These people at our back.

Cas. Here me, good brother

Bru. Under your pardon :--You must note beside,

That we have tried the utmost of our friends,

Our legions are brim-full, our cause is ripe :

The enemy increaseth every day;

We, at the height, are ready to decline.

There is a tide in the affairs of men,

Which taken at the flood, leads on to fortune;}
Omitted, all the voyage of their life

Is bound in shallows, and in miseries.

On such a full sea are we now afloat;

And we must take the current when it serves,
Or lose our ventures.

Cas. Then, with your will, go on;

We'll along ourselves, and meet them at Philippi.
Bru. The deep night is crept upon our talk,

And nature must obey necessity.—

There is no more to say?

-Good nigh:

Cas. [R. going L.] No more.

Early to-morrow will we rise, and hence.

Bru. [L. going R.] Lucius, my gown.-Farewell good

Trebonius:

Good night, Titinius :-Noble, noble Cassius,

Good night, and good repose.

Cas. [Meet at c. O, my dear brother;

This was an ill beginning of the night:

Never come such division 'tween our souls!

Let it not, Brutus.

Bru. Every thing is well.—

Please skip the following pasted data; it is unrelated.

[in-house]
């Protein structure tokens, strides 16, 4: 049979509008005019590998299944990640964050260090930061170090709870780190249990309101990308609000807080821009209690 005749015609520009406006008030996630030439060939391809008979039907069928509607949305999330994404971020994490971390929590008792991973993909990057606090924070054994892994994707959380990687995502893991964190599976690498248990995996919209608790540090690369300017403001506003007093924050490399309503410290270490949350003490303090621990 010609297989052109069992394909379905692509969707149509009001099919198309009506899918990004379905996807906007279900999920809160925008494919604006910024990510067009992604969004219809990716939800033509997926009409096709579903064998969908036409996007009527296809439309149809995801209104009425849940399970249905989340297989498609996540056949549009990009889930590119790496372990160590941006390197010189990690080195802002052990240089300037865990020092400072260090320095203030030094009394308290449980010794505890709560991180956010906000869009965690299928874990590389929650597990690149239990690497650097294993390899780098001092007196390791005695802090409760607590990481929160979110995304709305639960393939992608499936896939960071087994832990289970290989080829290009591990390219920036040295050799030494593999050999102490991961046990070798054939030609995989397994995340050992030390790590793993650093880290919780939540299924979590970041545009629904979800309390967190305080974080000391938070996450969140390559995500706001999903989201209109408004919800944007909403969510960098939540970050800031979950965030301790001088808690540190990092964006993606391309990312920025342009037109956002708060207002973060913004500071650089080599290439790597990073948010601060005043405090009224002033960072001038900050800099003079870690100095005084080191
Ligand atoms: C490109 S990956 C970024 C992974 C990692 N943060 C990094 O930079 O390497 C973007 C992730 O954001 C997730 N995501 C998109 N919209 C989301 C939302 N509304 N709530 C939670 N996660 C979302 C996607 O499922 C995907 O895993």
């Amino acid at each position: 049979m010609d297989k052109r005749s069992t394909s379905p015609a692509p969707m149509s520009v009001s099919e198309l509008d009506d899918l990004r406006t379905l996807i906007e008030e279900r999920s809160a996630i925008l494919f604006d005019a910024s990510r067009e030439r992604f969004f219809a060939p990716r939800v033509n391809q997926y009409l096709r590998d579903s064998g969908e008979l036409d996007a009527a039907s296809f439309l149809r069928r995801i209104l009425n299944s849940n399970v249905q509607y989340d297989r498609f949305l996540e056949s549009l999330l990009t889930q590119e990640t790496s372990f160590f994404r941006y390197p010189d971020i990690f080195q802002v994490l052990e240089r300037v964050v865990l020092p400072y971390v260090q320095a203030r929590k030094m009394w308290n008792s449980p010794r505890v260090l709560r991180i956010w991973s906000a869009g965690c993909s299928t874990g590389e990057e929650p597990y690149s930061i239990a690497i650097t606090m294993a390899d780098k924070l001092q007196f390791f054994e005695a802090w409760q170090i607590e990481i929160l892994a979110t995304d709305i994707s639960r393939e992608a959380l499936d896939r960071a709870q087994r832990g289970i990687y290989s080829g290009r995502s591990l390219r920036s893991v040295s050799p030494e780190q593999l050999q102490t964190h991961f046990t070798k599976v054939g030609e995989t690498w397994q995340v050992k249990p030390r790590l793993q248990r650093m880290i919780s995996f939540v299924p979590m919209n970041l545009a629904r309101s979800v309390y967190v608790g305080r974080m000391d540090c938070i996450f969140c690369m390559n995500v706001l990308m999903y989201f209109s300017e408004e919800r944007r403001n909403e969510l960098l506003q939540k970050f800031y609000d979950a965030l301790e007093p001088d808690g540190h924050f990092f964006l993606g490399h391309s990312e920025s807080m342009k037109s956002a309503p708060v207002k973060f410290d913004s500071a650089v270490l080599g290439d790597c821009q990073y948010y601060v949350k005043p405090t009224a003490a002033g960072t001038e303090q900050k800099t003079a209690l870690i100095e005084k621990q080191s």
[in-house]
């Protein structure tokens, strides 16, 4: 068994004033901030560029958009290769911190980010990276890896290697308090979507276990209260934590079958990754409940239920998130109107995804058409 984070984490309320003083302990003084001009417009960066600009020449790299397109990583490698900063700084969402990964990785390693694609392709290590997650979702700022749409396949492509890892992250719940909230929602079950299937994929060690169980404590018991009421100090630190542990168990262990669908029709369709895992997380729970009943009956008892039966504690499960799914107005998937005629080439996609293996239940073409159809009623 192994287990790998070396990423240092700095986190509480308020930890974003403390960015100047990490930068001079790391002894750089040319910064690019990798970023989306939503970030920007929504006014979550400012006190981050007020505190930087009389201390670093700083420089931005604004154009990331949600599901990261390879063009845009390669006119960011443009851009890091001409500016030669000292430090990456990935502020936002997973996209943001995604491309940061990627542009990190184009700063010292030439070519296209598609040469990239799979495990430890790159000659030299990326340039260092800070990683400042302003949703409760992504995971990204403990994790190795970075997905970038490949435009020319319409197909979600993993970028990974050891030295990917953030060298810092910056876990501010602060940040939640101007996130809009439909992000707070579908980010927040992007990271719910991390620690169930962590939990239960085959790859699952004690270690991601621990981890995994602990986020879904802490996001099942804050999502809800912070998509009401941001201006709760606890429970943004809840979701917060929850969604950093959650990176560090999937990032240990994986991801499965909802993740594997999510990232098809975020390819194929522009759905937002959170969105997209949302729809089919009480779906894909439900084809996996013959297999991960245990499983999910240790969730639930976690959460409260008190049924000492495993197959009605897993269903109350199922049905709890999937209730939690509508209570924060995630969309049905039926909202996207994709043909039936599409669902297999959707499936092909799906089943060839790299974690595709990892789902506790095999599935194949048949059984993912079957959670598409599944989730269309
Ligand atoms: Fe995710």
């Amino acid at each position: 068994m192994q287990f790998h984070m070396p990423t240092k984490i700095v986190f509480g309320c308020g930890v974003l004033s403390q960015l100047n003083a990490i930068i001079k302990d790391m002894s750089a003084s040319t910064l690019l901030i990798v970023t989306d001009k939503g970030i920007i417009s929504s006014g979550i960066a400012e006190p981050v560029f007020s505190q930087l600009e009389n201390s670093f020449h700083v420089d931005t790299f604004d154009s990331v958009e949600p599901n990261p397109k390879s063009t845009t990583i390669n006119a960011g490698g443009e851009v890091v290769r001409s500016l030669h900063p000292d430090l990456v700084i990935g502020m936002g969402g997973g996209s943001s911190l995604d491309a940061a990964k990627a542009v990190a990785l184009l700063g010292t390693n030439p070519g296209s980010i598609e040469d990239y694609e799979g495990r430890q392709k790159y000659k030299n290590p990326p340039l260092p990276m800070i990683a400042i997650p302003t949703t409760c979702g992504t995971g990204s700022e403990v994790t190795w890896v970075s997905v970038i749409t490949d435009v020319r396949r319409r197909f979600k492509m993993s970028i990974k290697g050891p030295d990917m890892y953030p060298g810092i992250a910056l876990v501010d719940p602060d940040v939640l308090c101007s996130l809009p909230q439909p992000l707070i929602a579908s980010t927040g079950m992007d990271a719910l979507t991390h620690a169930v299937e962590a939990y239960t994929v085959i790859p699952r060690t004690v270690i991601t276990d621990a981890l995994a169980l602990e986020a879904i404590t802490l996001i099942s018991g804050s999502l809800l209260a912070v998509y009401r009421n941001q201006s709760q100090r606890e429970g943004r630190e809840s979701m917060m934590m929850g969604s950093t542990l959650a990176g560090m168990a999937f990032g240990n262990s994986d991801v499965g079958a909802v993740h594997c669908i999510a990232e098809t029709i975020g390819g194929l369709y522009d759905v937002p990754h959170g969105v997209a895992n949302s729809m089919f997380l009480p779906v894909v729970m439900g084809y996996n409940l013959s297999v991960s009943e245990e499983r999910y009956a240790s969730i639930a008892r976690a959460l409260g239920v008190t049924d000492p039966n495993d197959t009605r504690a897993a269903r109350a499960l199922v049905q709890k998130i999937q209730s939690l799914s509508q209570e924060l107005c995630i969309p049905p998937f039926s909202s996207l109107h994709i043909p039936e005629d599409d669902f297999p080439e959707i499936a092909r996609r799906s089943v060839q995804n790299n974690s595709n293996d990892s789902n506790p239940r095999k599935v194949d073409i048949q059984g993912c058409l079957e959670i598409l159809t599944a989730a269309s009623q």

Good night, good brother :-Farewell, every one.—

[Exeunt Cassius, Titinius, Trebonius, and Metellus, R.

Enter LUCIUS with a Gown and Book.

Give me my book

Where is thy instrument?

Luc. Here in the tent.

[Lucius gives the Book.

Bru. What, thou speak'st drowsily?

[Goes for his Lute,

Poor knave, I blame thee not; thou art o'erwatch'd.
Call Varro, and some other of my friends;

I'll have them sleep on cushions in my tent.
Luc. Metellus ! Varro!

Enter METELLUS and VARRO, L. V. E,

Bru. (R.) I pray you, sirs, lie in my tent, and sleep; It may be, I shall raise you by and by

On business to my brother Cassius.

Met. So please you we will stand, and watch your pleasure. Bru. I will not have it so, lie down, good sirs:

It may be, I shall otherwise bethink me.

[Metellus and Varro retire, and lie down, L. v. E.

Can'st thou hold up thy heavy eyes awhile,
And touch thy instrument a strain or two?
Luc. Ay, my lord, an it please you.
Bru. It does, my boy :

I trouble thee too much; but thou art willing.
Luc. It is my duty, sir.

Bru. I should not urge thy duty past thy might,

I know, young bloods look for a time of rest.

If I do live I will be good to thee.

[Lucius begins to play, but soon falls asleep. This is a mournful tune. O murd'rous slumber! Lay'st thou thy leaden mace upon my boy,

That plays the music ?-Gentle knave, good night:
I will not do thee so much wrong to wake thee.-

If thou dost nod, thou break'st thy instrument;

I'll take it from thee: [Takes away the Instrument and lays
it on the Table.] So-good boy, good night!—
Let me see, let me see :-Is not the leaf turn'd down,
Where I left reading? [Sits c.] Here it is, I think.

Enter the Ghost of CESAR,,L.

How ill this taper burns!-Ha! who comes here?